The Profitable Social Network: How Facebook Turns You Into Money

March 2, 2012 Features


Facebook, one of the most important social networking companies of all time, and estimated to be worth more than $50 billion, will now become public, which means that shares and stock options will be available for purchase by anyone, anywhere.

But what does this mean for its users? Will their information be traded like any other product sold by any other company that sells goods and services?

What will happen with any company owning a majority of stocks invested in the servers of Facebook?

Will companies worldwide be able to get every bit of our information, such as pictures, relationship statuses, wall posts, likes and messages?

What will happen with our virtual lives and secrets now that the business world and powerful individuals can get our vital pieces of information to use for who knows what? On Feb. 1, Facebook announced its first IPO (Initial Public Offering), which will be around $75 to $100 billion. But this is not the spark that started it all.

In September 2009, Facebook became cash-flow positive, and it was only until 2010 that Eduardo Saverin, Facebook’s co-founder and former roommate of Mark Zuckerberg, sold some of his shares (at the time he held  5 percent of the stock) to Digital Sky, a Russian-based firm, whose stock has since decreased by 2.8 percent.

Now, a great part of the remaining percentage of Facebook shares will be available.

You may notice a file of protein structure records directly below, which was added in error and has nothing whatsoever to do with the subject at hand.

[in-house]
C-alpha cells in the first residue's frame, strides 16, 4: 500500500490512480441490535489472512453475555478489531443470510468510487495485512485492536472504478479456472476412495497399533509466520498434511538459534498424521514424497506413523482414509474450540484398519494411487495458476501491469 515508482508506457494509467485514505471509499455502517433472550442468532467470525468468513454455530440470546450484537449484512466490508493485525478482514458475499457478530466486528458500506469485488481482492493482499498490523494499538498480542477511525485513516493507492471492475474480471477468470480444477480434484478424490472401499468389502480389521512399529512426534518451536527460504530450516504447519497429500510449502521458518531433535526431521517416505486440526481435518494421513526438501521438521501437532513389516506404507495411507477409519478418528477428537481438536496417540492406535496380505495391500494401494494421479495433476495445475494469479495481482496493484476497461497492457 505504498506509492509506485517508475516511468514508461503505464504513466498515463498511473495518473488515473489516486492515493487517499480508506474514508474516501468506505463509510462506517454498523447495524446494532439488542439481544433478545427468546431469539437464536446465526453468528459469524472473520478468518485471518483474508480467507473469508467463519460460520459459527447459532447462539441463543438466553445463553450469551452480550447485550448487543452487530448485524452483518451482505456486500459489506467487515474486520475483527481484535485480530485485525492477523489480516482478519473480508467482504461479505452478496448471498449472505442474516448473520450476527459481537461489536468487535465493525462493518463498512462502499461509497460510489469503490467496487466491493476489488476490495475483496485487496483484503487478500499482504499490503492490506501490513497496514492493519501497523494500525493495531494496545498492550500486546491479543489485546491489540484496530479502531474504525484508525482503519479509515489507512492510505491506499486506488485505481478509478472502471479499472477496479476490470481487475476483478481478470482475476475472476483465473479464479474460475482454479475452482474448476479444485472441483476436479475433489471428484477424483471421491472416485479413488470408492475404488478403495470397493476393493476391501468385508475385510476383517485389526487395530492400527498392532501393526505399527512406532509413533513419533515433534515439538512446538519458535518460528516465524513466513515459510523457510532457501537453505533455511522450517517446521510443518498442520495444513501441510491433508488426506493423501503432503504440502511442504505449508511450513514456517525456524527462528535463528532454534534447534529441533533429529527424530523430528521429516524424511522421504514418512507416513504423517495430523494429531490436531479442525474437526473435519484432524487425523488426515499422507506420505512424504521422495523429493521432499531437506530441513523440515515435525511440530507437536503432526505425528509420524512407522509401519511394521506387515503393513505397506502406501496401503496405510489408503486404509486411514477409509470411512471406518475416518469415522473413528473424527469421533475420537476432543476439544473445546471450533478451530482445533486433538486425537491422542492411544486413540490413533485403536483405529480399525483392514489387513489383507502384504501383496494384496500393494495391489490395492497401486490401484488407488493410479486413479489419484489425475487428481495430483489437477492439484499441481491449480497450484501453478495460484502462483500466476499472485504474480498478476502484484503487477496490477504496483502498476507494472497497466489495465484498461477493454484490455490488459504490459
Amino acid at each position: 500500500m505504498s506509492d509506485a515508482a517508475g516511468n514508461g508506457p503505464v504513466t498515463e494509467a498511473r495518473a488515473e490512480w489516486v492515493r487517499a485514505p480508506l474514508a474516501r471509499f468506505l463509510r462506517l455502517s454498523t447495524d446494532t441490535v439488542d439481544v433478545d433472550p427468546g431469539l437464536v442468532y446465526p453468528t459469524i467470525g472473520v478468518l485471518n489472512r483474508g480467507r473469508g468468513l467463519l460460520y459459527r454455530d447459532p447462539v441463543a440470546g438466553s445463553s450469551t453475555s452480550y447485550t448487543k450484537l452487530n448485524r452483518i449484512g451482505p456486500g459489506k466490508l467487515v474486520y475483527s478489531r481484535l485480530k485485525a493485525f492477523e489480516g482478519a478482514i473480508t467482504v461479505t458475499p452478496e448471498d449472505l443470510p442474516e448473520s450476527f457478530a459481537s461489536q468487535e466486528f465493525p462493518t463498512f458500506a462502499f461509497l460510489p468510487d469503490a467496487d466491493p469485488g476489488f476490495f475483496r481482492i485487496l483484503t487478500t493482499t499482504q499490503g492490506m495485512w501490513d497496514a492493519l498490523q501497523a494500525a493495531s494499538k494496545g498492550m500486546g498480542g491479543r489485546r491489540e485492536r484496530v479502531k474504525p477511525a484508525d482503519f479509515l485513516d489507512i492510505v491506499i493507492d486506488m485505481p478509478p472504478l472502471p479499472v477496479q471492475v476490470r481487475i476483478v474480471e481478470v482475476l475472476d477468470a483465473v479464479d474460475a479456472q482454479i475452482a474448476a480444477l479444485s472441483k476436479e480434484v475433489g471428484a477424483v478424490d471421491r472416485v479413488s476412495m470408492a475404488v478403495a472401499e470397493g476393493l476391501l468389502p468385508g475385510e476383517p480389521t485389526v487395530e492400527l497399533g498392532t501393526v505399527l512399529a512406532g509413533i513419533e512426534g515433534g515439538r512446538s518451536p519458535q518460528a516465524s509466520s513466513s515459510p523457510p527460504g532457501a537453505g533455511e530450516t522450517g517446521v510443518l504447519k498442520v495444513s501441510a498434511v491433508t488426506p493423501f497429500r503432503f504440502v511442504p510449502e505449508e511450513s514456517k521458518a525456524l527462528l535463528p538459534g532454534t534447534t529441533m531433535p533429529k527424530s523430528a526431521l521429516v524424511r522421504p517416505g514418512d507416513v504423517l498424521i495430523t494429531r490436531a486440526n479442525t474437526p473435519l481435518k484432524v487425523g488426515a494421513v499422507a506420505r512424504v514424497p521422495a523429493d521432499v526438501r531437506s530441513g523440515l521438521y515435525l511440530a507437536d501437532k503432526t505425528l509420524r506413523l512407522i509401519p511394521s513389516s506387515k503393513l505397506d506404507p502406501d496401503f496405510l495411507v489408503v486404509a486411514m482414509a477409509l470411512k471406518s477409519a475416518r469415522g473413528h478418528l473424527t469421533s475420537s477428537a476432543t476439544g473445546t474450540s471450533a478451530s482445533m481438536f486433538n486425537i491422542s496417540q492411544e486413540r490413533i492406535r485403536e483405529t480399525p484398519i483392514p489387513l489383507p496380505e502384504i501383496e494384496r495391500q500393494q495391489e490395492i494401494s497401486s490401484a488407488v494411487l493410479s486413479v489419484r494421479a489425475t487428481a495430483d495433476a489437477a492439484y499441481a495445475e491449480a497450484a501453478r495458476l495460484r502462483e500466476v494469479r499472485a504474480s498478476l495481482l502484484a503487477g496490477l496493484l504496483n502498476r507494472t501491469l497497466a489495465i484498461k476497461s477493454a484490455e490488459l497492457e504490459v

As Rollins College students, we may ask ourselves about what kind of information or servers will be available to the individuals who will buy Facebook shares and what they can and cannot access.

We may ask ourselves if this will be tantamount to a violation of the privacy of Facebook’s users.

Has the Internet activist group Anonymous said anything about this? Will concepts such as the literary Big Brother become less fictional and more real? According to Anonymous, its page “Operation Payback” was deleted after its Twitter account was deactivated on Dec. 9, 2010.

Some videos that appeared on YouTube threatened to take down Facebook on Nov. 5, 2011. This is a special day for the organization because Anonymous uses a mask of the face of Guy Fawkes, who  was captured on that day in 1605. The same mask was used in the 2005 movie V For Vendetta.

According to Anonymous, because of Facebook’s alleged repeated violations of user privacy and illegal sale of user information.
The threat, however, was never acted upon. Is “Anonymous” likely to attack now that Facebook is going public? No one knows.

However, what we do know is that Facebook needs to enter a new era in which its privacy settings will be changed radically and new features will be created to help ensure that user information will still be protected.

Facebook knows too much about its users; and those users are concerned about improper use of their information by Facebook.

Therefore, we should be prepared for what is coming and hope that our rights are respected while entering this new era of profitable shares from one of the biggest social networking sites in the history of the Internet.

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